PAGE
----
Lars H. is a current student of the Global Entrepreneurship Program. While attending classes at Zhejiang University he took a course called "Creativity, inovation & entrepreneurship" taught my Mark Greeven, Associate Professor at Zhejiang University Innovation & Entrepreneurship. See what Lars thought about this course:
"In a previous article, I talked in depth about the course titled “New venture creation & strategy” that was taught to us at emlyon business school. The content covered in that course ties together significantly with the classes we got at Zhejiang University in China about “Creativity, innovation & entrepreneurship”. More specifically, our lectures in China built substantially upon the notion of alternative patterns of thinking as a driving force in the process of valuable idea generation. Crucial in my learning experience was the cultivation of an “innovative mindset”, the cornerstones of which are the concepts of vertical, lateral, effectual and benchmark thinking. While most people tend to approach solving their problems vertically, the other three ways of thinking provide new angles of looking at these issues that can unlock a wealth of ideas one might otherwise never have thought of.
However, whereas “New venture creation” focused mainly on idea development in the early startup phase of a business, our lectures for this course also covered other stages of a company’s life cycle. For any entrepreneur, standing still means moving backwards in the face of an ever more rapidly evolving national and global economic context. The list of the world’s leading companies changes year after year and the competition from newer firms with inventive ideas is murderous.
In response, business leaders have to remain creative and innovative, not just when they are starting out as young entrepreneurs, but also (and especially) when they become the large, established players within their markets. To do so, we were introduced to the concept of an “innovation ecosystem”. This is a type of business model whereby a company leader combines several of Doblin’s 10 types of innovation to form a long-term sustainable competitive advantage in the form of a strong network of complementary companies. Companies that have such a business model are able to differentiate in their product offerings, decrease their transaction costs and realize invaluable synergies to remain competitive as the business landscape changes drastically around them.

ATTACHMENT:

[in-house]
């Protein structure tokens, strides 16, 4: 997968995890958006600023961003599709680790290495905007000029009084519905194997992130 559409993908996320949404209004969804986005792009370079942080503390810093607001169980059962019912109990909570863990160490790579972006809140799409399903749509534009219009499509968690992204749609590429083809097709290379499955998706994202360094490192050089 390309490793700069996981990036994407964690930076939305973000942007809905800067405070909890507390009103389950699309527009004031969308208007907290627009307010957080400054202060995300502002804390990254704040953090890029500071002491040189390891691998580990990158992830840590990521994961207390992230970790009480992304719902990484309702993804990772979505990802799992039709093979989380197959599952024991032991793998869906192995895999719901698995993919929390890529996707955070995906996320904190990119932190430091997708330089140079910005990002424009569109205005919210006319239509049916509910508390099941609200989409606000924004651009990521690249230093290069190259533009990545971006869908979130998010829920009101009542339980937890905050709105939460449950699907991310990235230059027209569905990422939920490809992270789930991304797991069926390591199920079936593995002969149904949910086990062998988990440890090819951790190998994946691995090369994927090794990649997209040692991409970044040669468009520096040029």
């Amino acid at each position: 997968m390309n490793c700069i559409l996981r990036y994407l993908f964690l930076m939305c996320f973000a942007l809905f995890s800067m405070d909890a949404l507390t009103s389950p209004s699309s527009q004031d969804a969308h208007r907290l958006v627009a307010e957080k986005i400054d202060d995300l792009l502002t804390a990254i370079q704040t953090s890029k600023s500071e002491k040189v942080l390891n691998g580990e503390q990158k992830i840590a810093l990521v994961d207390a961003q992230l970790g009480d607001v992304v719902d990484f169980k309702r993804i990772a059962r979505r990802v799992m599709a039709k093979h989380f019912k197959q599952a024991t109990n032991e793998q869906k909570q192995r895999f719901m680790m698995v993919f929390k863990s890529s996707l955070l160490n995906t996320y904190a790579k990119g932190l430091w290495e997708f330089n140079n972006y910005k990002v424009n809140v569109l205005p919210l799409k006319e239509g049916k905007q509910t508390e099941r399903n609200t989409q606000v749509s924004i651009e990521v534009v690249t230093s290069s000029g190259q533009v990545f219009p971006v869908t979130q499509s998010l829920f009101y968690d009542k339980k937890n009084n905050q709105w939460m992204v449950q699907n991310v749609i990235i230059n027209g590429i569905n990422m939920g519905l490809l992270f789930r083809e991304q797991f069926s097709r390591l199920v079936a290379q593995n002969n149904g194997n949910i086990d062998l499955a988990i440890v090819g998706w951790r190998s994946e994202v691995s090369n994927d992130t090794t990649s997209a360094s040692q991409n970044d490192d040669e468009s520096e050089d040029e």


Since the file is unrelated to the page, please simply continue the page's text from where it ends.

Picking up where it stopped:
This course also emphasized creative innovation in the Chinese context specifically. Among other things, our teacher provided evidence that some of the ideas people, including myself, have about the country, couldn’t be further from the truth. For example, China has traditionally been seen abroad as a mere lower-quality imitator of other countries’ innovations and as an unimaginative manufacturer. However trends for the future suggest that the country may in fact become the world’s leading innovator in the not too distant future. Further adding to this trend is the fast-growing number of incubators, venture capitalists and angel investors in China.
Finally, we were given an “Innovation Project” wherein we had to use the tools that were handed to us in the lectures to search for a business opportunity in a Chinese (and global) context that could be developed as a potentially profitable company. We had to systematically set up and refine a business model, testing its assumptions and hypotheses and adjusting our value proposition as the business plan became increasingly detailed over the course of the semester. For some groups, this meant that the final presentation of their business idea looked almost unrecognizable from what it started out as. One of our rules of thumb was to constantly “question everything”, applying creative flexibility and an innovative spirit to every facet of the business we were attempting to grow into fruition."